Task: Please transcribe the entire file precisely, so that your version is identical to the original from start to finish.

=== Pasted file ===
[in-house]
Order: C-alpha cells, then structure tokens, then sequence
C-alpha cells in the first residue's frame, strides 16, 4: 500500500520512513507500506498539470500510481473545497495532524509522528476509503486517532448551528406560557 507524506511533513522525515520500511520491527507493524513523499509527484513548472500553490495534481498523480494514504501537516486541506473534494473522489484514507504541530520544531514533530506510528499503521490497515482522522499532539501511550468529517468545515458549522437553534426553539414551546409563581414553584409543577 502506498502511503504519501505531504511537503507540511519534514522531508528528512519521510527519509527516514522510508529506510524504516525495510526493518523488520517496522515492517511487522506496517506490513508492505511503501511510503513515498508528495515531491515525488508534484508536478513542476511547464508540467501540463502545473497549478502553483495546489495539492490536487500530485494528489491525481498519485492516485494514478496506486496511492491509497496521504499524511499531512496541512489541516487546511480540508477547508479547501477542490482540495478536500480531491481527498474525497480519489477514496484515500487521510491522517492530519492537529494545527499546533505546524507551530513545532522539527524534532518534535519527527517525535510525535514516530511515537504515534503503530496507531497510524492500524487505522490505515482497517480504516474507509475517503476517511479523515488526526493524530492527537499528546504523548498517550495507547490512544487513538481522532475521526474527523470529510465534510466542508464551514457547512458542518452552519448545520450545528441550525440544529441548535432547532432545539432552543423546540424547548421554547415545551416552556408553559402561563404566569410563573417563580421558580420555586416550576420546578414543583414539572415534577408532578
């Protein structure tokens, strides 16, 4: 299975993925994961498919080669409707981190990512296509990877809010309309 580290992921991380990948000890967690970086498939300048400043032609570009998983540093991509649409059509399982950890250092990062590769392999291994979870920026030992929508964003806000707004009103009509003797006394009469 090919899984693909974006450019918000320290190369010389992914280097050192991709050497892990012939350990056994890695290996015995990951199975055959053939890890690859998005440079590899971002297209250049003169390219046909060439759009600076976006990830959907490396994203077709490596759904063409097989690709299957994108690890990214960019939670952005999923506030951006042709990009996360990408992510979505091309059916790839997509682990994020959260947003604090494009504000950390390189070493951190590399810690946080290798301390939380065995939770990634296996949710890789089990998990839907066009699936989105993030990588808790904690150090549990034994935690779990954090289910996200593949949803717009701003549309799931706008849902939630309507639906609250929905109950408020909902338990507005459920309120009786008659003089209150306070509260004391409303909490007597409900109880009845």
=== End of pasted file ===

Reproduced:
[in-house]
Order: C-alpha cells, then structure tokens, then sequence
C-alpha cells in the first residue's frame, strides 16, 4: 500500500520512513507500506498539470500510481473545497495532524509522528476509503486517532448551528406560557 507524506511533513522525515520500511520491527507493524513523499509527484513548472500553490495534481498523480494514504501537516486541506473534494473522489484514507504541530520544531514533530506510528499503521490497515482522522499532539501511550468529517468545515458549522437553534426553539414551546409563581414553584409543577 502506498502511503504519501505531504511537503507540511519534514522531508528528512519521510527519509527516514522510508529506510524504516525495510526493518523488520517496522515492517511487522506496517506490513508492505511503501511510503513515498508528495515531491515525488508534484508536478513542476511547464508540467501540463502545473497549478502553483495546489495539492490536487500530485494528489491525481498519485492516485494514478496506486496511492491509497496521504499524511499531512496541512489541516487546511480540508477547508479547501477542490482540495478536500480531491481527498474525497480519489477514496484515500487521510491522517492530519492537529494545527499546533505546524507551530513545532522539527524534532518534535519527527517525535510525535514516530511515537504515534503503530496507531497510524492500524487505522490505515482497517480504516474507509475517503476517511479523515488526526493524530492527537499528546504523548498517550495507547490512544487513538481522532475521526474527523470529510465534510466542508464551514457547512458542518452552519448545520450545528441550525440544529441548535432547532432545539432552543423546540424547548421554547415545551416552556408553559402561563404566569410563573417563580421558580420555586416550576420546578414543583414539572415534577408532578
């Protein structure tokens, strides 16, 4: 299975993925994961498919080669409707981190990512296509990877809010309309 580290992921991380990948000890967690970086498939300048400043032609570009998983540093991509649409059509399982950890250092990062590769392999291994979870920026030992929508964003806000707004009103009509003797006394009469 090919899984693909974006450019918000320290190369010389992914280097050192991709050497892990012939350990056994890695290996015995990951199975055959053939890890690859998005440079590899971002297209250049003169390219046909060439759009600076976006990830959907490396994203077709490596759904063409097989690709299957994108690890990214960019939670952005999923506030951006042709990009996360990408992510979505091309059916790839997509682990994020959260947003604090494009504000950390390189070493951190590399810690946080290798301390939380065995939770990634296996949710890789089990998990839907066009699936989105993030990588808790904690150090549990034994935690779990954090289910996200593949949803717009701003549309799931706008849902939630309507639906609250929905109950408020909902338990507005459920309120009786008659003089209150306070509260004391409303909490007597409900109880009845």